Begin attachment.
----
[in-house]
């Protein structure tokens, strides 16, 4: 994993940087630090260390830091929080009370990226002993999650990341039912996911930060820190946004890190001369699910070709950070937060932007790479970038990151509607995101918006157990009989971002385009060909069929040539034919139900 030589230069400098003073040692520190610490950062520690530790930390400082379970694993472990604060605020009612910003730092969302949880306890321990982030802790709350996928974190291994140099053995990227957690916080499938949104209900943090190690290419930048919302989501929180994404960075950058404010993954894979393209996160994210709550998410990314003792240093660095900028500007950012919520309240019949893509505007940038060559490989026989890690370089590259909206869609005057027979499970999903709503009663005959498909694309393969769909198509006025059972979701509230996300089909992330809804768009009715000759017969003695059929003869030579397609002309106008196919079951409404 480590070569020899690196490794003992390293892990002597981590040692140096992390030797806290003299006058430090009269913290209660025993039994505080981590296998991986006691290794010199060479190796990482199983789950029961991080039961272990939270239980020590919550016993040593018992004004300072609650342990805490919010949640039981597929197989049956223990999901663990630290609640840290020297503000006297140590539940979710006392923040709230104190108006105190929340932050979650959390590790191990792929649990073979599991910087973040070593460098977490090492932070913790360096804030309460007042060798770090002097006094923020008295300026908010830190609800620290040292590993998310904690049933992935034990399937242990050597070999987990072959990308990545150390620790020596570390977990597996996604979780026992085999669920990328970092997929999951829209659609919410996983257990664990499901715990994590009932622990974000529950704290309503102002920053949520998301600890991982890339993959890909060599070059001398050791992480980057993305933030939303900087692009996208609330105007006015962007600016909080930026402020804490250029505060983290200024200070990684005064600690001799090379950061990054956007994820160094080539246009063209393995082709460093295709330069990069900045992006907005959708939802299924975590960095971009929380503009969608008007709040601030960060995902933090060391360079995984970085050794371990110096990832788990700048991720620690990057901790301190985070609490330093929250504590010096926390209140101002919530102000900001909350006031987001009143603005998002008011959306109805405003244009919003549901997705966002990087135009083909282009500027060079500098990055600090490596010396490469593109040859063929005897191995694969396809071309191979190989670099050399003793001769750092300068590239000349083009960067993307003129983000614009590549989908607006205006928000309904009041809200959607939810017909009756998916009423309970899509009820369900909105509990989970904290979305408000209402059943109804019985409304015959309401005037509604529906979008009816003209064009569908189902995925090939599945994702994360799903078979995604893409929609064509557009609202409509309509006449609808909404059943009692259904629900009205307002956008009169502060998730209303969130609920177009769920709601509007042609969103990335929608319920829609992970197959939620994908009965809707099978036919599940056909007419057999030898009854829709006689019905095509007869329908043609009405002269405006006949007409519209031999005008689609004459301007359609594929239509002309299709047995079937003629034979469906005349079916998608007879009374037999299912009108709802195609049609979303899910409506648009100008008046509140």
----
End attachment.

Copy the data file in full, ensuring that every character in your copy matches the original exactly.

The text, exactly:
[in-house]
């Protein structure tokens, strides 16, 4: 994993940087630090260390830091929080009370990226002993999650990341039912996911930060820190946004890190001369699910070709950070937060932007790479970038990151509607995101918006157990009989971002385009060909069929040539034919139900 030589230069400098003073040692520190610490950062520690530790930390400082379970694993472990604060605020009612910003730092969302949880306890321990982030802790709350996928974190291994140099053995990227957690916080499938949104209900943090190690290419930048919302989501929180994404960075950058404010993954894979393209996160994210709550998410990314003792240093660095900028500007950012919520309240019949893509505007940038060559490989026989890690370089590259909206869609005057027979499970999903709503009663005959498909694309393969769909198509006025059972979701509230996300089909992330809804768009009715000759017969003695059929003869030579397609002309106008196919079951409404 480590070569020899690196490794003992390293892990002597981590040692140096992390030797806290003299006058430090009269913290209660025993039994505080981590296998991986006691290794010199060479190796990482199983789950029961991080039961272990939270239980020590919550016993040593018992004004300072609650342990805490919010949640039981597929197989049956223990999901663990630290609640840290020297503000006297140590539940979710006392923040709230104190108006105190929340932050979650959390590790191990792929649990073979599991910087973040070593460098977490090492932070913790360096804030309460007042060798770090002097006094923020008295300026908010830190609800620290040292590993998310904690049933992935034990399937242990050597070999987990072959990308990545150390620790020596570390977990597996996604979780026992085999669920990328970092997929999951829209659609919410996983257990664990499901715990994590009932622990974000529950704290309503102002920053949520998301600890991982890339993959890909060599070059001398050791992480980057993305933030939303900087692009996208609330105007006015962007600016909080930026402020804490250029505060983290200024200070990684005064600690001799090379950061990054956007994820160094080539246009063209393995082709460093295709330069990069900045992006907005959708939802299924975590960095971009929380503009969608008007709040601030960060995902933090060391360079995984970085050794371990110096990832788990700048991720620690990057901790301190985070609490330093929250504590010096926390209140101002919530102000900001909350006031987001009143603005998002008011959306109805405003244009919003549901997705966002990087135009083909282009500027060079500098990055600090490596010396490469593109040859063929005897191995694969396809071309191979190989670099050399003793001769750092300068590239000349083009960067993307003129983000614009590549989908607006205006928000309904009041809200959607939810017909009756998916009423309970899509009820369900909105509990989970904290979305408000209402059943109804019985409304015959309401005037509604529906979008009816003209064009569908189902995925090939599945994702994360799903078979995604893409929609064509557009609202409509309509006449609808909404059943009692259904629900009205307002956008009169502060998730209303969130609920177009769920709601509007042609969103990335929608319920829609992970197959939620994908009965809707099978036919599940056909007419057999030898009854829709006689019905095509007869329908043609009405002269405006006949007409519209031999005008689609004459301007359609594929239509002309299709047995079937003629034979469906005349079916998608007879009374037999299912009108709802195609049609979303899910409506648009100008008046509140």